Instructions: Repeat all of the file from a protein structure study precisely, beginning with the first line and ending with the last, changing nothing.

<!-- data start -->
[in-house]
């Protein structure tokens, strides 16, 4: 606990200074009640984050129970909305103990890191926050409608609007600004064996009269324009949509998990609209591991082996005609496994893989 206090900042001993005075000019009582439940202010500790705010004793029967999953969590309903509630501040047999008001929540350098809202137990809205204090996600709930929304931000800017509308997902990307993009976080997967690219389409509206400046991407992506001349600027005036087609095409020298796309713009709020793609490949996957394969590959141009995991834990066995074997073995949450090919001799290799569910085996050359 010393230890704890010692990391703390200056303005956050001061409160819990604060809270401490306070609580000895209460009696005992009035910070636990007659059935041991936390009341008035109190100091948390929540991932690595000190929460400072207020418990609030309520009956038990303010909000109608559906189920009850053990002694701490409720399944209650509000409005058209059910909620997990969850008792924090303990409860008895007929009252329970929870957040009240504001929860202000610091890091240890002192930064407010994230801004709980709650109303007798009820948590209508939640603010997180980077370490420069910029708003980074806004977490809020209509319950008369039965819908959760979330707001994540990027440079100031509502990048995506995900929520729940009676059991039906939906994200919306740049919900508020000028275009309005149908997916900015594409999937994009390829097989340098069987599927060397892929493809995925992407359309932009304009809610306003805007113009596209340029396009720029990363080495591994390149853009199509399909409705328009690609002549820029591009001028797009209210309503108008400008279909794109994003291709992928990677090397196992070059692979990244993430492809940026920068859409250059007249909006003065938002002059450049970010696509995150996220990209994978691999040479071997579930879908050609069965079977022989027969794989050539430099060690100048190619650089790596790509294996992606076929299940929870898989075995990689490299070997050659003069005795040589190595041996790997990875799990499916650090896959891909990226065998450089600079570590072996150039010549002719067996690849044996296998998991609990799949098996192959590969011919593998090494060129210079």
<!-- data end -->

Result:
[in-house]
């Protein structure tokens, strides 16, 4: 606990200074009640984050129970909305103990890191926050409608609007600004064996009269324009949509998990609209591991082996005609496994893989 206090900042001993005075000019009582439940202010500790705010004793029967999953969590309903509630501040047999008001929540350098809202137990809205204090996600709930929304931000800017509308997902990307993009976080997967690219389409509206400046991407992506001349600027005036087609095409020298796309713009709020793609490949996957394969590959141009995991834990066995074997073995949450090919001799290799569910085996050359 010393230890704890010692990391703390200056303005956050001061409160819990604060809270401490306070609580000895209460009696005992009035910070636990007659059935041991936390009341008035109190100091948390929540991932690595000190929460400072207020418990609030309520009956038990303010909000109608559906189920009850053990002694701490409720399944209650509000409005058209059910909620997990969850008792924090303990409860008895007929009252329970929870957040009240504001929860202000610091890091240890002192930064407010994230801004709980709650109303007798009820948590209508939640603010997180980077370490420069910029708003980074806004977490809020209509319950008369039965819908959760979330707001994540990027440079100031509502990048995506995900929520729940009676059991039906939906994200919306740049919900508020000028275009309005149908997916900015594409999937994009390829097989340098069987599927060397892929493809995925992407359309932009304009809610306003805007113009596209340029396009720029990363080495591994390149853009199509399909409705328009690609002549820029591009001028797009209210309503108008400008279909794109994003291709992928990677090397196992070059692979990244993430492809940026920068859409250059007249909006003065938002002059450049970010696509995150996220990209994978691999040479071997579930879908050609069965079977022989027969794989050539430099060690100048190619650089790596790509294996992606076929299940929870898989075995990689490299070997050659003069005795040589190595041996790997990875799990499916650090896959891909990226065998450089600079570590072996150039010549002719067996690849044996296998998991609990799949098996192959590969011919593998090494060129210079």